You’d think that the best time to shoot portrait photography would be during the day. Plenty of light, contrast and shadows. Right?
Yes and no. As an artist, there’s no reason to limit yourself. If you focus only on daytime photography, you’ll miss out on the chance to photograph some amazing night portrait photography.
Your camera and lenses are capable of more than you’d think in low light conditions.
Here are our handy tips for taking advantage of those dark evenings for night portrait photography.
What Camera Should You Use
You’re going to want a camera that does well in low light. Other factors matter too, such as megapixel number. But low light capabilities are the most important.
Look for models with less noise at higher ISO levels and sensitive sensors. These will do best in difficult lighting situations.
Before settling on one, you should compare the low light abilities of several models.
A camera with a higher megapixel count will pick up more detail. This can make a difference when post-processing the final images.
But there is a downside to higher megapixel counts. The higher this number is, the larger the file size. Invest in some large SD or compact flash cards.
A couple camera bodies that excel at low light include the Canon 5D and 1Dx lines, as well as Sony’s Alpha line.
Best Lens(es) for Nighttime Portrait photography
The type of lens you use has a great effect on the quality and look of your final image.
You’re shooting in low light, so I suggest only looking at lenses with a maximum f/stop of 2.8. Lower is even better.
If you want to take a well exposed photo in low light, you need a lens with a wide enough aperture. This will let in as much light as possible and make the frame bright.
I’ve worked with an f/4 lens for many years. When I finally moved to a f/2.8, the difference was significant. The f/4 was much harder to use in low light situations.
The wider aperture also allowed for a shallower depth of field. This is great for night portraits because of the beautiful bokeh nighttime lights can produce. Luxury glass, prime, ART, and such higher end lenses are sharper and clearer than otherslenses.
These lenses are also faster and more reliable. As a general rule, fixed millimeter lenses tend to be sharper than lenses with a range.
The downside to fixed is you having to physically move yourself in order to adjust the composition.
The most common lenses used for night photography include the 24-70mm f/2.8, 50mm f/1.2, and 85mm f/1.4 lenses.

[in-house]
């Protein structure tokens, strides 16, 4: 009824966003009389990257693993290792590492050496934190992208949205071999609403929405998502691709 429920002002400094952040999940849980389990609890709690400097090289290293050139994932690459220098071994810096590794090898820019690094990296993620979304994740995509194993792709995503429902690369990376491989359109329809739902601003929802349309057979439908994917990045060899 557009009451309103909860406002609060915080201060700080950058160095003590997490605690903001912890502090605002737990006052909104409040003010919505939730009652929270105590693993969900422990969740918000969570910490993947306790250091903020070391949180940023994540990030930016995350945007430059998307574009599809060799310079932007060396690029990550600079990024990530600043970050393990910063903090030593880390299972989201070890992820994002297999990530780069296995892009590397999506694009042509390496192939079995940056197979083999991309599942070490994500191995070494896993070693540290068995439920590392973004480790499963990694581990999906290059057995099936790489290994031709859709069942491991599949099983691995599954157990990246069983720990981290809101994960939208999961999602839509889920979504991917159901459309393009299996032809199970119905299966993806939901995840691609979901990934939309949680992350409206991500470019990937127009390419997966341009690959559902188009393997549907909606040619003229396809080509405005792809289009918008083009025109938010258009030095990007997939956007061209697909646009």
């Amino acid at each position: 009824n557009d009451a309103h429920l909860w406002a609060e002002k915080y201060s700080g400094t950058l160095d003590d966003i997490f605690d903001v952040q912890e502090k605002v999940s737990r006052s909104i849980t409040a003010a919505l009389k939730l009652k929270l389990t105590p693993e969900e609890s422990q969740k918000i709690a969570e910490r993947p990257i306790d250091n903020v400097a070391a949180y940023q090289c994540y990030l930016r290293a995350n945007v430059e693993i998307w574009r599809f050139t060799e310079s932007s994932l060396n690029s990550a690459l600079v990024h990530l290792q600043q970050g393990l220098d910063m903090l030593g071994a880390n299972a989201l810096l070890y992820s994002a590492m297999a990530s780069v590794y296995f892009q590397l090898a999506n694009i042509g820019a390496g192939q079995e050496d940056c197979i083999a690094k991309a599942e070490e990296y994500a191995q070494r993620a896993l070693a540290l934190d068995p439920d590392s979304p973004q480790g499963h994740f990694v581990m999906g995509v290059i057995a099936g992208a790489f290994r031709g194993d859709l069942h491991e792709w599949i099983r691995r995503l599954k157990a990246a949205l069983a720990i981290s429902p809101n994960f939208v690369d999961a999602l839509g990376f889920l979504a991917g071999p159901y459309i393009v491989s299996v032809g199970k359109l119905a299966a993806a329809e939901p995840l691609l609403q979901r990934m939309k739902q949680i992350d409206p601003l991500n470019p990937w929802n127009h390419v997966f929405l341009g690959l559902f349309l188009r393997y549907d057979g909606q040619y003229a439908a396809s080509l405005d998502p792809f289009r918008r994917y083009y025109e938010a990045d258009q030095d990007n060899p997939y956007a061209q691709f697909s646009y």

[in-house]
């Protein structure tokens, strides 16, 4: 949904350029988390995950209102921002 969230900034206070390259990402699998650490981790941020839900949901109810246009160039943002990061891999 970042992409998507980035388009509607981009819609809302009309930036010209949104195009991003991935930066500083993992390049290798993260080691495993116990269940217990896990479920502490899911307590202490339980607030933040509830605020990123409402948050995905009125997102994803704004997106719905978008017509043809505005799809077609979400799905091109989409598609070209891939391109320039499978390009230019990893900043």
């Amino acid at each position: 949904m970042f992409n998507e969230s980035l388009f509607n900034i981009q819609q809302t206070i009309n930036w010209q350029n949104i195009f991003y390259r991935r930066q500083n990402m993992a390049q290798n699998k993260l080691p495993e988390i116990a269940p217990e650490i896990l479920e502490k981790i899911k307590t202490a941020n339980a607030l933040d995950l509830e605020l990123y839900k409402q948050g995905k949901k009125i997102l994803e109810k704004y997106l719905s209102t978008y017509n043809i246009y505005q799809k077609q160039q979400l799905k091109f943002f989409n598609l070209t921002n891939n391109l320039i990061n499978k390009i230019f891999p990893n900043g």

How to Bypass the Focus Problem with Wide Apertures
The problem that some run into with wide open apertures is focus, especially if the camera tends to hunt for focus in low light! There are a few things to keep in mind when it comes to getting really sharp images (i.e. perfect focus) at wide apertures.
To get your subject in focus, it has to be on the focal plane. The problem with wide apertures is that this focal plane is quite small. The wider the aperture (smaller number), the smaller the focus plane. You have much less wiggle room when it comes to getting a sharp photo.
Distance from the subject plays a key role here.
When shooting wide open, even the smallest diversion from either of the focal plane axes will cause your subject to be out-of-focus. You cannot take a step forward or back without having to refocus if you’re shooting at a wide aperture.
By keeping this in mind, you can adjust your photography technique to better accommodate the small focal plane.
A trick to help make sure that what you want in focus is indeed sharp, is to use single point autofocus. By default, your camera will probably select either the object that’s closest to the camera or what’s in the center of the frame.
By using single point autofocus, you tell the camera exactly where to focus. This is extremely helpful with low aperture numbers. Refer to your camera model’s manual to find out how to change the focus setting!
Best Settings for Nighttime Portrait Photography
I suggest shooting in RAW mode if you have the right editing software . RAW captures all image data recorded by the sensor when you take a photo.
When shooting in a format like JPEG, image information is compressed and lost. The benefit of RAW is the ability to edit every single aspect of the image with a lot more control than usual.
You can adjust the highlights, shadows, and everything in between and recover lost data.As for other settings, keep your ISO high and your shutter speed as low as possible.
This will allow you to achieve a good exposure for a difficult lighting situation. And this goes without saying but keep the aperture as wide as possible.
Lighting for Nighttime Portrait Photography
This is where things get more complicated. You can either the light that is available within your shooting space or bring artificial lights with you.
I suggest using available light but bring some additional lighting gear with you just in case.
The primary problem is that your lighting is going to need to be battery-operated. There won’t be any outlets for you to use when shooting outdoors at night.
Some photographers purchase generators, so I suppose that is also an option.
Here are the lighting varieties that I have used in night photography.
4. Off-Camera Flash
The most popular artificial light for portraits in low light settings is an off-camera flash. This is often attached to the hot shoe at the top of your camera.
Consumer-level cameras come with a built-in flash. But this flash tends to not be a good option due to its limited ability.
Off-camera flashes can be positioned or pointed in almost any direction. You can also bounce them off of various surfaces.
And you can also add a softbox mount to your off-camera flash to soften the light.
3. Battery-Operated Lights
LED lights, commonly used in ring lights, are another good option. They are often battery operated.
The light can be a bit harsher and does not typically have room for a diffuser. But you can get very nice accentuated cheekbones with LED battery-operated lights.